The second volume of the Traces series, “Race” Panic and the Memory of Migration, explores complex relations between violence, historical memory, and the production of “ethnicity” and “race.” Some essays analyze the panicked “othering” that has led to violence against Chinese Indonesians, and to the little-known massacres of Hui Muslims in nineteenth century China and of Cheju Islanders in Korea in 1948. Others examine the fraught discourses surrounding colonialism, immigration, citizenship, and nation-building in Australia, Taiwan, Japan, the United States, and Ireland. What new modes of inscribing experience might counter prejudice against migrant subjectivities? How can one articulate links between diverse subaltern struggles around the global movement of capital? Can shared memories of domination provide the basis for a cosmopolitanism more attentive to local identities?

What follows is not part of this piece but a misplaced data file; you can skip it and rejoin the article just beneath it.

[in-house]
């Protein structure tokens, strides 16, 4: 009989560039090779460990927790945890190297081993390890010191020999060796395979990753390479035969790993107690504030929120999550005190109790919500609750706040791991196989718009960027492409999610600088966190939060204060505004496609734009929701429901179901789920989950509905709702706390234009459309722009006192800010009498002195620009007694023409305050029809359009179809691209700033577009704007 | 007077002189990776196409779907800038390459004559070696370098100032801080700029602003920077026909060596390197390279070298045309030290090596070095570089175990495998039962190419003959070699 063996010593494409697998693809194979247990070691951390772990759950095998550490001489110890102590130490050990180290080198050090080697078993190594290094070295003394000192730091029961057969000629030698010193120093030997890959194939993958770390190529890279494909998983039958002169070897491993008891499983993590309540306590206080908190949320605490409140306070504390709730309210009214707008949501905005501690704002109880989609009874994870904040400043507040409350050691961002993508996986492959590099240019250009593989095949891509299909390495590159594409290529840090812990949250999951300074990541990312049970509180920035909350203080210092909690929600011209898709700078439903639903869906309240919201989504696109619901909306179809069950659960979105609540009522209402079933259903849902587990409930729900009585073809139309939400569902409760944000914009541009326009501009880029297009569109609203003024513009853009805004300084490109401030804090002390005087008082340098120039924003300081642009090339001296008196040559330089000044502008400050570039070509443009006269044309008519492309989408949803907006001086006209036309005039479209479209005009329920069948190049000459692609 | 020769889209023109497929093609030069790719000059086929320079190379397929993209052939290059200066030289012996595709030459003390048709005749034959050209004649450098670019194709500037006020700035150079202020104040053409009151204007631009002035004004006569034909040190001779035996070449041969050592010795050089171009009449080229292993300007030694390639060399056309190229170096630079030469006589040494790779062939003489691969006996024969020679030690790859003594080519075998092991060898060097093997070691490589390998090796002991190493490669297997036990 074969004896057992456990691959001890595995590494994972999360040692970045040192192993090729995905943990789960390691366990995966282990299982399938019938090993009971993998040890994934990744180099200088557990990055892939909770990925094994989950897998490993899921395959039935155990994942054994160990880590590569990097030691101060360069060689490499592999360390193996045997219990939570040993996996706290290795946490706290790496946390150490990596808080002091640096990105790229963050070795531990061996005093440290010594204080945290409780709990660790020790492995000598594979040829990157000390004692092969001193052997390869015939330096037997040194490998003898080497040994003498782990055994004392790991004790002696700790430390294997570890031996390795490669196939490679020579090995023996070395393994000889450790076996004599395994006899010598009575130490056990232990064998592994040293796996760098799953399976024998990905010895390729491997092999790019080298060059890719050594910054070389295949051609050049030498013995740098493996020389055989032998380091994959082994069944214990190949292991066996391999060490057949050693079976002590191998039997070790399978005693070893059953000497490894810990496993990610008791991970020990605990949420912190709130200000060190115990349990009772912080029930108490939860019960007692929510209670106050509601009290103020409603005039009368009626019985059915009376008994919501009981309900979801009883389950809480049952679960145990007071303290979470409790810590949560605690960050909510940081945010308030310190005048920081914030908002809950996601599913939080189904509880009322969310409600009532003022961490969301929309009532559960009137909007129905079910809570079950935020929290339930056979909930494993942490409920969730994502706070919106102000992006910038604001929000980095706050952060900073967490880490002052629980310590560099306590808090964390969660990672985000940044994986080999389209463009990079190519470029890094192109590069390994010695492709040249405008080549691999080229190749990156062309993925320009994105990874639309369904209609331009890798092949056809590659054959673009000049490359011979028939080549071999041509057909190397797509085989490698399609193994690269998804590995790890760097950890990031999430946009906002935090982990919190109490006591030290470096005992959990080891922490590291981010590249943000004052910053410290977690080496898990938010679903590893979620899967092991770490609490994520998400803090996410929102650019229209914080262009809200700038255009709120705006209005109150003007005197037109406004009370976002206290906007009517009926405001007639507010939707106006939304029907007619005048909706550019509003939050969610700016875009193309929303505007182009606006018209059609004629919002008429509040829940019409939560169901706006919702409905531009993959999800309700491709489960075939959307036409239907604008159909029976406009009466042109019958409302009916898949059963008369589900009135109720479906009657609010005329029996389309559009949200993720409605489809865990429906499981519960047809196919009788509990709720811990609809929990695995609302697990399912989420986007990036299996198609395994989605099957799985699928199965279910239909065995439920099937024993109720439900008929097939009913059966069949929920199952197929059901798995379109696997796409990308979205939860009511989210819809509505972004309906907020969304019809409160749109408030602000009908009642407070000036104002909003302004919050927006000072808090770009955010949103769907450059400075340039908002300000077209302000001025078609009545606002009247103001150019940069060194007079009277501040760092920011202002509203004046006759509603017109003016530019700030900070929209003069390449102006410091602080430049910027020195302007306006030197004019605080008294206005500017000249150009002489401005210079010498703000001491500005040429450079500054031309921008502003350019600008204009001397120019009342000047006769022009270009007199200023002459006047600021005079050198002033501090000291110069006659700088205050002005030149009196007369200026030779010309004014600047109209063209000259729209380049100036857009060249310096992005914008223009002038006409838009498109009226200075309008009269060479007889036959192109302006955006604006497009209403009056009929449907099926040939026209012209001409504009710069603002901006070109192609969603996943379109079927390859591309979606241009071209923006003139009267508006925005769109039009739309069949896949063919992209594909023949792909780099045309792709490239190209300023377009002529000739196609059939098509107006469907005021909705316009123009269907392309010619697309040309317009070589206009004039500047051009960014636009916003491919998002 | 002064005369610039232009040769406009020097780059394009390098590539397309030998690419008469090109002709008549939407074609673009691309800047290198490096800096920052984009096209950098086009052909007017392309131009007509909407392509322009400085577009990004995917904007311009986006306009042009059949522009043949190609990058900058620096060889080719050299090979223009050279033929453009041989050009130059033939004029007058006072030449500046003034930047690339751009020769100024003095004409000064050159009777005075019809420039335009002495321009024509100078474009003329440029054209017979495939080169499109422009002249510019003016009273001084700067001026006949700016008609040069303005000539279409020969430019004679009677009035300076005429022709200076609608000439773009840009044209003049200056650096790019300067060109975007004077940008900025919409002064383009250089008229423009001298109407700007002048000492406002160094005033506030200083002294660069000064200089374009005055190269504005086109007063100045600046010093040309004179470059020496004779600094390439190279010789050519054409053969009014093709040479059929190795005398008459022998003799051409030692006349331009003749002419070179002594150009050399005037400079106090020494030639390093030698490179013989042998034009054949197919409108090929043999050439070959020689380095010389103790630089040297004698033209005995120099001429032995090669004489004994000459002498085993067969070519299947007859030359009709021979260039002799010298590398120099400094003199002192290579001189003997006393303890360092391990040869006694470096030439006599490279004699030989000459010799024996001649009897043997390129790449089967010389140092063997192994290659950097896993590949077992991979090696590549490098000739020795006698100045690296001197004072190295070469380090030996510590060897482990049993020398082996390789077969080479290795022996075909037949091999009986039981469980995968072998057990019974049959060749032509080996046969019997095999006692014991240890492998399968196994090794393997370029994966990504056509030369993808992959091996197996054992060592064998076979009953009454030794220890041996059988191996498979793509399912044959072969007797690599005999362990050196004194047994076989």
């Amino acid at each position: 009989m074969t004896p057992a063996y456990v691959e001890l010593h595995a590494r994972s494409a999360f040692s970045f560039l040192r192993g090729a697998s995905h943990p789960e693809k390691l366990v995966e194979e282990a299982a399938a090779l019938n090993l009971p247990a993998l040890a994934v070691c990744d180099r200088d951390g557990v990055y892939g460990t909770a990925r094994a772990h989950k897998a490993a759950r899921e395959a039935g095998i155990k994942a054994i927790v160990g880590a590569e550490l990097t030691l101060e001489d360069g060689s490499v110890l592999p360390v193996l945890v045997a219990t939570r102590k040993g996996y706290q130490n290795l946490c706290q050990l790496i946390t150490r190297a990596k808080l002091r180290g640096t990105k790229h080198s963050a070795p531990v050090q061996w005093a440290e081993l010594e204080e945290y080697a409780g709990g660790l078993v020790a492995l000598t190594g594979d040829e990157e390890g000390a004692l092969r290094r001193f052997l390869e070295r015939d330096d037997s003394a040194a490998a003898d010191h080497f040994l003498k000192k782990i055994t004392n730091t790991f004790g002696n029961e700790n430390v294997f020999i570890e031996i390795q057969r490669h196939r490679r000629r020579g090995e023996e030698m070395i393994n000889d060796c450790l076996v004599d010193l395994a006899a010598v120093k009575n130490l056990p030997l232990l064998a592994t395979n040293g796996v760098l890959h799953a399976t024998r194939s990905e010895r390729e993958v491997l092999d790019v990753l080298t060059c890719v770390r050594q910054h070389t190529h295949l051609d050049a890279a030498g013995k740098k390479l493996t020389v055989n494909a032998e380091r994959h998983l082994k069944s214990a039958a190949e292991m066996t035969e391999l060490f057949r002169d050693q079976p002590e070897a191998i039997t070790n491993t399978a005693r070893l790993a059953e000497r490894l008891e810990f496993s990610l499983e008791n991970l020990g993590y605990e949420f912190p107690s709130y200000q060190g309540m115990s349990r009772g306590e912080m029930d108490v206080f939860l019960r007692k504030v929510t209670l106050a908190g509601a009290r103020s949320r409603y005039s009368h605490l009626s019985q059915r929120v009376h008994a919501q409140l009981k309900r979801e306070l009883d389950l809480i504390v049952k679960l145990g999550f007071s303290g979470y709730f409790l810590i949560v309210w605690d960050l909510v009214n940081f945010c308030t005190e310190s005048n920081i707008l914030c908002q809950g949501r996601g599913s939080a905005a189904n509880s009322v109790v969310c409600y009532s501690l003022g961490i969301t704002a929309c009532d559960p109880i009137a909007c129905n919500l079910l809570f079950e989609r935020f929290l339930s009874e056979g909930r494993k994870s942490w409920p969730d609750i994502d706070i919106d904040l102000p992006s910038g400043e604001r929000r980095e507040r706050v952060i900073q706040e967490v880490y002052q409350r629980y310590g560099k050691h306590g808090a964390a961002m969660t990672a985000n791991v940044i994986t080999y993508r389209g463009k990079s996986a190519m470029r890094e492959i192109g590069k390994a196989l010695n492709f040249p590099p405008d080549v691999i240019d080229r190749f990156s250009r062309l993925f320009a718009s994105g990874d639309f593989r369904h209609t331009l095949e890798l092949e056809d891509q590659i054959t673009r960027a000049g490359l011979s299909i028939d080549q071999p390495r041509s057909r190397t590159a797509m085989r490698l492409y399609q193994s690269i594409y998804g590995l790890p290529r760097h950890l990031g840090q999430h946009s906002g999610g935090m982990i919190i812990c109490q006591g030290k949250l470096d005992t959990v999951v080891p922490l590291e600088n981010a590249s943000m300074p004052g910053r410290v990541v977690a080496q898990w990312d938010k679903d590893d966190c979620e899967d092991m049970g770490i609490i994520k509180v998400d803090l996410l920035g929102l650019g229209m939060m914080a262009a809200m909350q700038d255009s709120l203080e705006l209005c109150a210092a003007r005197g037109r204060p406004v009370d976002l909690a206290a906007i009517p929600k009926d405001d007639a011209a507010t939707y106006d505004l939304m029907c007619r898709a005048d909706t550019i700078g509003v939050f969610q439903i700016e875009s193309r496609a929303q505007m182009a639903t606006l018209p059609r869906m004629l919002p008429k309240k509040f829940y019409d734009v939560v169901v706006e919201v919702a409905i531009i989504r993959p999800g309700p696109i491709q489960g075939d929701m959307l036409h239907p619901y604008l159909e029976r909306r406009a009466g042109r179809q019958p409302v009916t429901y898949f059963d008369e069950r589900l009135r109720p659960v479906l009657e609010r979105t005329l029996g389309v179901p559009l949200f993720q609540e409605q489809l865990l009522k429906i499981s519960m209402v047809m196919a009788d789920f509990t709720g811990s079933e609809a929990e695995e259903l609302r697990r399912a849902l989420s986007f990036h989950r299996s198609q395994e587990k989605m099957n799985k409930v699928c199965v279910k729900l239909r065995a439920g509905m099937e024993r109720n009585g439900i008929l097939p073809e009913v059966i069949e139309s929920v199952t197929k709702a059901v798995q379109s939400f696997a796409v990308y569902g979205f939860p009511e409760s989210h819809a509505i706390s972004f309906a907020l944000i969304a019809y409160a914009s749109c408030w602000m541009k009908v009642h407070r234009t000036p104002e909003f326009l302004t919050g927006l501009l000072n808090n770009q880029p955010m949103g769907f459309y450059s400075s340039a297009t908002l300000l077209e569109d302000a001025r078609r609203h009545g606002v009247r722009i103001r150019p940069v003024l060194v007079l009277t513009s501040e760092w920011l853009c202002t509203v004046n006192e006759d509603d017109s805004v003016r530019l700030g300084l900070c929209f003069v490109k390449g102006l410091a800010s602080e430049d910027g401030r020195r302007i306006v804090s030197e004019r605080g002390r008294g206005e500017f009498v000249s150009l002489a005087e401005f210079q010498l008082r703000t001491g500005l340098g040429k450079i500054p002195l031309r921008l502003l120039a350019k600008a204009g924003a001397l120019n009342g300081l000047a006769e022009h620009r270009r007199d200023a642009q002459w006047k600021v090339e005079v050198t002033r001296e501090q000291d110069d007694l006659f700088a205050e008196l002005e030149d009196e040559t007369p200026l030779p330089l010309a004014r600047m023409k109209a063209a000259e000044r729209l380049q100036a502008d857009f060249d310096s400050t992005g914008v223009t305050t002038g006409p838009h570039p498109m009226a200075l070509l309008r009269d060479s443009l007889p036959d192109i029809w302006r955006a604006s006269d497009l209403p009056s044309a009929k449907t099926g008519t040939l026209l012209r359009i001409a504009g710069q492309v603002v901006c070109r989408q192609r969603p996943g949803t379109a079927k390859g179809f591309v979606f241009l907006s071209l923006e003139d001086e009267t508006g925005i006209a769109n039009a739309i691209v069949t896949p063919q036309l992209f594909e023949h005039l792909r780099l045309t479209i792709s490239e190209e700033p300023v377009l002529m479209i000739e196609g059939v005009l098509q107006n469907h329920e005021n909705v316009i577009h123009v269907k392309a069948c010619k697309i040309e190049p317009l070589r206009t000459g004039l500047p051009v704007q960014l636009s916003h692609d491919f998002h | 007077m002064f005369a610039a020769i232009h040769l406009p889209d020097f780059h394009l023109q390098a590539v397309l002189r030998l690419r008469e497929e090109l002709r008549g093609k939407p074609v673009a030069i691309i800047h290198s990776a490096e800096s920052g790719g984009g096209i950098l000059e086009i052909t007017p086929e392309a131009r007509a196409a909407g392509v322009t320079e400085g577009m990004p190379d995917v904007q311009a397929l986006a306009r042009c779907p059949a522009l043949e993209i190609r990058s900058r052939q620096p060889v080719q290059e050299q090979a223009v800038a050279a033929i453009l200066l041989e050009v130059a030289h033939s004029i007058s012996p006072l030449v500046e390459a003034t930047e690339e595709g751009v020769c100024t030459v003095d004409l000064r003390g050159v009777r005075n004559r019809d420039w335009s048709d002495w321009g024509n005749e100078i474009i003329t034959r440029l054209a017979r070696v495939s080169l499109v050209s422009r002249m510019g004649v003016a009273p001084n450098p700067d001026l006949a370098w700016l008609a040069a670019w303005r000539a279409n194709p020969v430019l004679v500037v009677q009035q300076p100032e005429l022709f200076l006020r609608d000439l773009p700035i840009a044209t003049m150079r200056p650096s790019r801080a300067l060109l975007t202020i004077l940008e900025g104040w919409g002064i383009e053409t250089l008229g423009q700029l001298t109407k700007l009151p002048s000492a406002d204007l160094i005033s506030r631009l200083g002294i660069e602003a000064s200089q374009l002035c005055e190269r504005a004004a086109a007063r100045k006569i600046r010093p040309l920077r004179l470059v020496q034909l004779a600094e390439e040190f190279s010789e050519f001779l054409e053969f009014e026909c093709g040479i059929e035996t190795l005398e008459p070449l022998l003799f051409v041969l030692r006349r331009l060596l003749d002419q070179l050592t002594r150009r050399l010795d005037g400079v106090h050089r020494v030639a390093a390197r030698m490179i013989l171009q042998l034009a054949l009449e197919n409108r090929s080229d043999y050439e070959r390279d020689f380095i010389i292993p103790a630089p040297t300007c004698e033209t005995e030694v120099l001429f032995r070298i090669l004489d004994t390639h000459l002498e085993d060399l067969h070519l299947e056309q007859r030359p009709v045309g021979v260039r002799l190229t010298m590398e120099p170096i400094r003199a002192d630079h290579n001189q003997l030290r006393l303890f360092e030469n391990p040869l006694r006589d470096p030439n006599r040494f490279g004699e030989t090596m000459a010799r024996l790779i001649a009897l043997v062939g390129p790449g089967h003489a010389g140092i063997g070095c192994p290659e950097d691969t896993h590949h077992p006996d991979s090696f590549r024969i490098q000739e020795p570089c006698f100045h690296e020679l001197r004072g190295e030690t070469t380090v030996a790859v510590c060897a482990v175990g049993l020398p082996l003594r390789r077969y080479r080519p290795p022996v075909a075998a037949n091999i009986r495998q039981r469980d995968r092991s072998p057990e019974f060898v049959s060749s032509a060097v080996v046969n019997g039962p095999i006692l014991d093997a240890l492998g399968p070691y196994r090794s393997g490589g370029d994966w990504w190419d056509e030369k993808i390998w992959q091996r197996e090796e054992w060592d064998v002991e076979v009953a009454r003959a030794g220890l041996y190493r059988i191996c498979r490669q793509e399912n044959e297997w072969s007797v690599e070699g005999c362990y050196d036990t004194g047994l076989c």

|Publisher||Hong Kong University Press|
|Number of pages||432|
|ISBN (Print)||9789622095625, 9622095615|
|Publication status||Published - Nov 2001|